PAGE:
There's no such warning in sight at the American Rodeotec, a mechanical bucking steer. There should be. It should read, "Management will not be held responsible for customers' ruptured balls."

When I get there, a young guy is climbing on to the mechanical beast, cheered on by his wife and children. He doesn't last long after it starts bucking, but gets thrown off and lands hard on the padded surrounding.

You can't really tell how violently the thing bucks until you're on it. You hold on with one hand, other hand raised in the air in classic rodeo style. I last longer than my predecessor, but at a price. I'm not a big guy, and weigh so little that I fly into the air with each buck, but hang on so doggedly that I land on the machine again, taking the impact in an anatomical region not designed for it. After a half-minute of this, I'm ready to sing an aria.

I don't know what happens next, if I just get tired or if the guy flips a switch that makes the machine more violent. In any case, it throws me, and the cushioned floor comes up and slams into me.

This ride is exciting, but it isn't scary. So I look for the nastiest ride on offer.

That turns out to be something called the Kamikaze, which looks indescribably horrible, so I won't try to describe it. I settle for the second nastiest, which is called the Top Spin.

But there are two problems. For one, I'm terrified of heights. For another, I have such a weak stomach that I get motion sickness in cars. I, however, am a reporter who takes his work seriously. If I'm going to write about the fair, I feel compelled to experience a scary ride . . .

Actually, that's a lie. So, I'll fess up. I had no intention of getting on the Top Spin. I planned to interview a bunch of people who did it and just write about their experiences. But none of them had a single quotable thing to say, so I find I have no choice.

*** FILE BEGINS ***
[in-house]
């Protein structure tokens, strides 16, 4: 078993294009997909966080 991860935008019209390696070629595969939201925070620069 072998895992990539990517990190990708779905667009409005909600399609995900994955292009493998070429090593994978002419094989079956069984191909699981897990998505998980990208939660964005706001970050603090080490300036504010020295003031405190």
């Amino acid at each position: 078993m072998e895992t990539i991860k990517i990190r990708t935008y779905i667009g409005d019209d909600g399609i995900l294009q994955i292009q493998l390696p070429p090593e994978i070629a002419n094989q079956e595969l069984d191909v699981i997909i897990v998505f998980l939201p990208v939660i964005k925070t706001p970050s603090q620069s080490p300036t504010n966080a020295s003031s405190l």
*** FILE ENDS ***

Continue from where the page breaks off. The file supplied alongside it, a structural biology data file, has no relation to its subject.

Fear is a powerful factor, though. As I walk toward the ride, I find that I literally can't do it, can't make my legs take me over to the carny or make my tongue say the words. But the sight of pimply teenagers smirking at me as they prepare to take the ride is just too much . . .

I go outside to the parking lot and get in my car. I drive to a liquor store and purchase a small bottle of Southern Comfort. Then I drive back to the fair and park my car. I sit in the car, open the bottle, and, in the space of about 15 minutes, drink the lot. Then I go back into the fair.

I stand watching the Top Spin until I have a good buzz on and the ride doesn't seem so terrifying. The carny asks me if I'm ready and I say I am.

Here's what this ride entails. They fasten you into something that resembles a giant couch. There were 12 other people in it with me. All that holds you in is the fastening over your torso. The other customers have the look of patients in a dentist's waiting room.

The giant couch lifts into the air, very high into the air. Some people scream. To combat my vertigo, I don't look down. I look up at the night sky, which comes closer and closer.

Then the thing starts to spin. I mean this literally--you go upside down, over and over, fast. Stuff falls out of people's pockets. Hats fall off. I whimper and try not to hurl. Then we're dropped toward the ground at what feels like the speed of a rocket. I think I'm going to pass out, and I think I'd like that, but it doesn't happen. Instead, we're lifted into the air again, and the process is repeated.

I am being sincere when I tell you that this is the most horrible experience of my life. The next day, my stomach will lurch anytime I remember it. If I'd been sober, I'd probably be catatonic.

Finally, it ends. We get off the couch. Everyone else is laughing. Everyone else is walking straight. One couple starts making out.

I just stand there. I notice a sign that says the proprietors are not responsible for lost items. In that case, they're not responsible for the contents of my stomach, because I stumble to a trash can and heave for a long time.

When I stop throwing up, I sit on the ground for a while. Then I go get some water and a hot dog. I sit and eat and drink and watch the thin crowd getting thinner, and wonder again why more people aren't into this.

Contact Barry Graham at his online address: bgraham@newtimes.com